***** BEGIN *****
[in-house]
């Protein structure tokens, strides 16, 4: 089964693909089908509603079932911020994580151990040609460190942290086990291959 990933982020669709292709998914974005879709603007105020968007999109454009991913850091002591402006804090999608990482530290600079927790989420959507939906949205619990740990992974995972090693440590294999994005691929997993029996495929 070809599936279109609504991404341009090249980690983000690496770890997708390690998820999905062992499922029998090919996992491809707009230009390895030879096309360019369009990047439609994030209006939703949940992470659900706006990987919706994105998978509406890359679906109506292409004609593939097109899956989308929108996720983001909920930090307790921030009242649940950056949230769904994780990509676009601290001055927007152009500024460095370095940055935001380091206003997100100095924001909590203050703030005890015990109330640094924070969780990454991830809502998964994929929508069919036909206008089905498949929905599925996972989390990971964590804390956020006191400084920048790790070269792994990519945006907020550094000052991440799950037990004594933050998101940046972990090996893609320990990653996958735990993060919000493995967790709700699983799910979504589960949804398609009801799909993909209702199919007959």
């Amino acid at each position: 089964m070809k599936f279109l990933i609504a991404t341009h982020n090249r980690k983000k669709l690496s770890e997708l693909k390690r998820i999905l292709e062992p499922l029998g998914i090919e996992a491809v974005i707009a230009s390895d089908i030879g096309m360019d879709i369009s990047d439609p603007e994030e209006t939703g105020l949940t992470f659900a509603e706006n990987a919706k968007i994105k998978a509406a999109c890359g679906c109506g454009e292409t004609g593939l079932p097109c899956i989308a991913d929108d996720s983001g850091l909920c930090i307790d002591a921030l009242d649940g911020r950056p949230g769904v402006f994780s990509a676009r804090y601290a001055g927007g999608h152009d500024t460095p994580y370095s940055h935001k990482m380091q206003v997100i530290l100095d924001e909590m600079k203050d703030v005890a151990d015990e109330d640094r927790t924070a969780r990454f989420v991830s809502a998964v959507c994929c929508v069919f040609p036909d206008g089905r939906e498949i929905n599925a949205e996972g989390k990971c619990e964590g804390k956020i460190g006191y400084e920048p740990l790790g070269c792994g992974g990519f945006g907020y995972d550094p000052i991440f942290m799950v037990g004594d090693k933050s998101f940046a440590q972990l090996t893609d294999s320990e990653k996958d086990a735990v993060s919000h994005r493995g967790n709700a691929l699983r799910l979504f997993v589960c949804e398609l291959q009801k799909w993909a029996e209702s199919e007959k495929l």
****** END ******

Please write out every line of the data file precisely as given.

[in-house]
């Protein structure tokens, strides 16, 4: 089964693909089908509603079932911020994580151990040609460190942290086990291959 990933982020669709292709998914974005879709603007105020968007999109454009991913850091002591402006804090999608990482530290600079927790989420959507939906949205619990740990992974995972090693440590294999994005691929997993029996495929 070809599936279109609504991404341009090249980690983000690496770890997708390690998820999905062992499922029998090919996992491809707009230009390895030879096309360019369009990047439609994030209006939703949940992470659900706006990987919706994105998978509406890359679906109506292409004609593939097109899956989308929108996720983001909920930090307790921030009242649940950056949230769904994780990509676009601290001055927007152009500024460095370095940055935001380091206003997100100095924001909590203050703030005890015990109330640094924070969780990454991830809502998964994929929508069919036909206008089905498949929905599925996972989390990971964590804390956020006191400084920048790790070269792994990519945006907020550094000052991440799950037990004594933050998101940046972990090996893609320990990653996958735990993060919000493995967790709700699983799910979504589960949804398609009801799909993909209702199919007959």
């Amino acid at each position: 089964m070809k599936f279109l990933i609504a991404t341009h982020n090249r980690k983000k669709l690496s770890e997708l693909k390690r998820i999905l292709e062992p499922l029998g998914i090919e996992a491809v974005i707009a230009s390895d089908i030879g096309m360019d879709i369009s990047d439609p603007e994030e209006t939703g105020l949940t992470f659900a509603e706006n990987a919706k968007i994105k998978a509406a999109c890359g679906c109506g454009e292409t004609g593939l079932p097109c899956i989308a991913d929108d996720s983001g850091l909920c930090i307790d002591a921030l009242d649940g911020r950056p949230g769904v402006f994780s990509a676009r804090y601290a001055g927007g999608h152009d500024t460095p994580y370095s940055h935001k990482m380091q206003v997100i530290l100095d924001e909590m600079k203050d703030v005890a151990d015990e109330d640094r927790t924070a969780r990454f989420v991830s809502a998964v959507c994929c929508v069919f040609p036909d206008g089905r939906e498949i929905n599925a949205e996972g989390k990971c619990e964590g804390k956020i460190g006191y400084e920048p740990l790790g070269c792994g992974g990519f945006g907020y995972d550094p000052i991440f942290m799950v037990g004594d090693k933050s998101f940046a440590q972990l090996t893609d294999s320990e990653k996958d086990a735990v993060s919000h994005r493995g967790n709700a691929l699983r799910l979504f997993v589960c949804e398609l291959q009801k799909w993909a029996e209702s199919e007959k495929l």